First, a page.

Health Insurance Firms Offering More Limited Plans To Reduce Costs
Several large health insurance companies are testing new plans that limit participants' network of physicians and hospitals but offer lower premiums, the New York Times reports.
The plans -- which are being tested in several large cities such as Chicago, New York and San Diego -- are an attempt to address concerns about the rising costs of coverage. The insurers said that companies might be able to reduce premiums by as much as 15% under the more limited plans.
Interest for Small Businesses
Insurers and health care officials believe that these plans will appeal to small businesses that already provide employees with some level of coverage, as well as businesses of all sizes that are seeking to cut costs.
Observers say the trade-off is that more individuals will be required to pay higher prices for the freedom to choose their own physicians or stay with their doctors if they are out of network.
Revival of HMOs?
The new plans appear to mirror the concept of HMOs, which were established in the early 1990s but fell out of favor with consumers because of restrictions on specialists and hospitals.
The idea of having a choice of health care providers featured prominently during the debate over health reform, with President Obama and other government officials repeatedly assuring U.S. residents that they would be able to retain their health care options.
New Plans as Part of Insurance Exchanges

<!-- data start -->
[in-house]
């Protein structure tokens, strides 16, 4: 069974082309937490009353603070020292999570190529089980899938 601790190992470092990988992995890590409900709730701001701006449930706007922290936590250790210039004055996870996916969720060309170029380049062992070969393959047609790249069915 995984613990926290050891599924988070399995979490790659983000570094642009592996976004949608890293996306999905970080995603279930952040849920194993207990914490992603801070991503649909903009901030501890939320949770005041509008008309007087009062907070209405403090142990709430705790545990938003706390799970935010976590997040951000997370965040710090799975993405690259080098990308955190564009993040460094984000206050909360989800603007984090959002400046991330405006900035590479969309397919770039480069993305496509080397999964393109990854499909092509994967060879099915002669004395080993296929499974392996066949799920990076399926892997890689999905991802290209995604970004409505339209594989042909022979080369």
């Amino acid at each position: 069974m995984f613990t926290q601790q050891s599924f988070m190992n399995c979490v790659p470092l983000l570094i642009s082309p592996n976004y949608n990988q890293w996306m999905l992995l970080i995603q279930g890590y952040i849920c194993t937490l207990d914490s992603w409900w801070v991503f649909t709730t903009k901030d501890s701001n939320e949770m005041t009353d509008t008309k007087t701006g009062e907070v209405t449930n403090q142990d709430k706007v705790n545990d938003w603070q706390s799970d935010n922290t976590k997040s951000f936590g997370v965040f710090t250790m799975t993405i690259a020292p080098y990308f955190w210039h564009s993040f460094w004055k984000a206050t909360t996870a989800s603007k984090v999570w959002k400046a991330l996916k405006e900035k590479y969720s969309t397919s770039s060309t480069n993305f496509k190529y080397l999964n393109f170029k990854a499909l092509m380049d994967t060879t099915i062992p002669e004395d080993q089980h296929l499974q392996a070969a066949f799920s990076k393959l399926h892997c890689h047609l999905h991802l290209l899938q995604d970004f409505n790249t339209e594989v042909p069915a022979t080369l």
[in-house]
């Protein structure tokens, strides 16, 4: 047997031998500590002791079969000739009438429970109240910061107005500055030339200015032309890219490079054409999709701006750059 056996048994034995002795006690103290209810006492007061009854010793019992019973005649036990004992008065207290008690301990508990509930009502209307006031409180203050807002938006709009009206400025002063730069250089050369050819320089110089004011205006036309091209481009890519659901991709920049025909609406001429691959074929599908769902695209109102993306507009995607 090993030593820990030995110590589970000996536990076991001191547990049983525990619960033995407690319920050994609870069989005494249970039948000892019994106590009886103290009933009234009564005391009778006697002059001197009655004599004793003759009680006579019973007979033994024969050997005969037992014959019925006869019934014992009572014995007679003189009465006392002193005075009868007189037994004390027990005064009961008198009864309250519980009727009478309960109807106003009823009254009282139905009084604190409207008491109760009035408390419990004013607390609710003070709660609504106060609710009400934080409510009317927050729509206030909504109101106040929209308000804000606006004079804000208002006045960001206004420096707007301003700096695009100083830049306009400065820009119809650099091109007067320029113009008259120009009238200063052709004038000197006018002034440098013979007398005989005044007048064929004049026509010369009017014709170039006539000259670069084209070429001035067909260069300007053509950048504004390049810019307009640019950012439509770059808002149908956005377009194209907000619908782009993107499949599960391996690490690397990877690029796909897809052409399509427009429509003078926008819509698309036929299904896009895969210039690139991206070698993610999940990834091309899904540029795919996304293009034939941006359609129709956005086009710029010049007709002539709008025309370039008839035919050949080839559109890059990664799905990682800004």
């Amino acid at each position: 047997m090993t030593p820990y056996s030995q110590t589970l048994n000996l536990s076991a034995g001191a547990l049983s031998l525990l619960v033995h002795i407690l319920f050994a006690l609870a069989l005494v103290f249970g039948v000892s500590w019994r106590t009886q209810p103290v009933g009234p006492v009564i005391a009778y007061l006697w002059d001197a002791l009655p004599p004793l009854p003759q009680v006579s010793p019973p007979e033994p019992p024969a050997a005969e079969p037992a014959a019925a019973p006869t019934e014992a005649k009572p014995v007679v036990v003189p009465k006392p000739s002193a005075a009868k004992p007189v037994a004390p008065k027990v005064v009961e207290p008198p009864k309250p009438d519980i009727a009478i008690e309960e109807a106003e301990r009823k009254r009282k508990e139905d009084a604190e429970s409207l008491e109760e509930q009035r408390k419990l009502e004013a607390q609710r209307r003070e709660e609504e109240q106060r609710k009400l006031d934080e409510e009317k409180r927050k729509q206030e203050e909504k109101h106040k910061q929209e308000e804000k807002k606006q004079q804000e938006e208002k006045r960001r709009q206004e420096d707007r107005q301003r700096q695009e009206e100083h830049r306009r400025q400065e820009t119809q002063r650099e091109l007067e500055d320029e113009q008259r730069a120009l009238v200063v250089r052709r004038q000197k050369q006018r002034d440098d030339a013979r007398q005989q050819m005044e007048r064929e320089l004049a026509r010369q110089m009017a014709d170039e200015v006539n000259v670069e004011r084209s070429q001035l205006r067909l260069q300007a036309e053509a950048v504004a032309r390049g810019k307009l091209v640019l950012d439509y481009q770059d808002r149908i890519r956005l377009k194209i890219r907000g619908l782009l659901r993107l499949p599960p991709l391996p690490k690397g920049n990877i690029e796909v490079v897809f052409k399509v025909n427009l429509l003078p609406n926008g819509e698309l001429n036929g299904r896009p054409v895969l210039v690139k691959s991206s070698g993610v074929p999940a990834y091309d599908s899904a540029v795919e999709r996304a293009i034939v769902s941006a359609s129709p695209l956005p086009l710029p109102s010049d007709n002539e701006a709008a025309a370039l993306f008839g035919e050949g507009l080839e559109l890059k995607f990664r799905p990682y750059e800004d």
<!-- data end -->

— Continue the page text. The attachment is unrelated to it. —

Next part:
Many insurers say they expect the new plans to be popular with individuals and employers who intend to join the new health insurance exchanges, which are scheduled to be implemented in 2014 under the health reform law.
The reform law stipulates that plans will be subject to several standards that guarantee patients will have an adequate selection of physicians and hospitals.
White House Office of Health Reform Director Nancy-Ann DeParle said the reform overhaul will protect U.S. residents against health plans with overly restrictive requirements.
Insurers Attempt To Assure Consumers About Choice
Insurers are attempting to avoid a backlash similar to the resistance to HMOs in the 1990s by emphasizing that price will not be the sole factor in selecting physicians for the new plans.
For example, insurance officials said they also will monitor how quickly a doctor's patients recover from surgery. However, it is uncertain how much emphasis insurers will put on quality (Abelson, New York Times, 7/17).